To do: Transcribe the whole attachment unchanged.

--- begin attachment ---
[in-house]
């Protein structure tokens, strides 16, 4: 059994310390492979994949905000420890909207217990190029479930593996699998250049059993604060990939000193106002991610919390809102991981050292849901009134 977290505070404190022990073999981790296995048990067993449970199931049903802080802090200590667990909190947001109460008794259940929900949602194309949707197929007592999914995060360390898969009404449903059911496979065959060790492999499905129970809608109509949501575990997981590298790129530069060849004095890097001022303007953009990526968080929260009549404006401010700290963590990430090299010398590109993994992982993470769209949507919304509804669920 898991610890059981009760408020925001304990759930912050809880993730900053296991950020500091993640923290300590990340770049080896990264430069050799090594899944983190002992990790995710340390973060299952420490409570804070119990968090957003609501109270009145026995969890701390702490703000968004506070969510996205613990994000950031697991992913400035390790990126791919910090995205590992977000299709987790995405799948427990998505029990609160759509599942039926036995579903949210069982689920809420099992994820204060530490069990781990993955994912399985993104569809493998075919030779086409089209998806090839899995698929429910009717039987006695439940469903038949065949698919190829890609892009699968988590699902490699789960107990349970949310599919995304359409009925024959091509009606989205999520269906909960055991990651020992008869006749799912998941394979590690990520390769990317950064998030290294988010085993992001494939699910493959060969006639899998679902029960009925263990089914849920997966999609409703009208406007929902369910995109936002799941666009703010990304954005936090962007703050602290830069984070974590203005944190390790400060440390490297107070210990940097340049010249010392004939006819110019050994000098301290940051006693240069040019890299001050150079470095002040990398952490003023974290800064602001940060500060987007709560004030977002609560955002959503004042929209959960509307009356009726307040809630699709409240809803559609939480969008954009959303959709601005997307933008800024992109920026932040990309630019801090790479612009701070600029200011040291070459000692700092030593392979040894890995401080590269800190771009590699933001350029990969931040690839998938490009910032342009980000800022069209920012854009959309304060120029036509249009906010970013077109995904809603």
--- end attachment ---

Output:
[in-house]
């Protein structure tokens, strides 16, 4: 059994310390492979994949905000420890909207217990190029479930593996699998250049059993604060990939000193106002991610919390809102991981050292849901009134 977290505070404190022990073999981790296995048990067993449970199931049903802080802090200590667990909190947001109460008794259940929900949602194309949707197929007592999914995060360390898969009404449903059911496979065959060790492999499905129970809608109509949501575990997981590298790129530069060849004095890097001022303007953009990526968080929260009549404006401010700290963590990430090299010398590109993994992982993470769209949507919304509804669920 898991610890059981009760408020925001304990759930912050809880993730900053296991950020500091993640923290300590990340770049080896990264430069050799090594899944983190002992990790995710340390973060299952420490409570804070119990968090957003609501109270009145026995969890701390702490703000968004506070969510996205613990994000950031697991992913400035390790990126791919910090995205590992977000299709987790995405799948427990998505029990609160759509599942039926036995579903949210069982689920809420099992994820204060530490069990781990993955994912399985993104569809493998075919030779086409089209998806090839899995698929429910009717039987006695439940469903038949065949698919190829890609892009699968988590699902490699789960107990349970949310599919995304359409009925024959091509009606989205999520269906909960055991990651020992008869006749799912998941394979590690990520390769990317950064998030290294988010085993992001494939699910493959060969006639899998679902029960009925263990089914849920997966999609409703009208406007929902369910995109936002799941666009703010990304954005936090962007703050602290830069984070974590203005944190390790400060440390490297107070210990940097340049010249010392004939006819110019050994000098301290940051006693240069040019890299001050150079470095002040990398952490003023974290800064602001940060500060987007709560004030977002609560955002959503004042929209959960509307009356009726307040809630699709409240809803559609939480969008954009959303959709601005997307933008800024992109920026932040990309630019801090790479612009701070600029200011040291070459000692700092030593392979040894890995401080590269800190771009590699933001350029990969931040690839998938490009910032342009980000800022069209920012854009959309304060120029036509249009906010970013077109995904809603």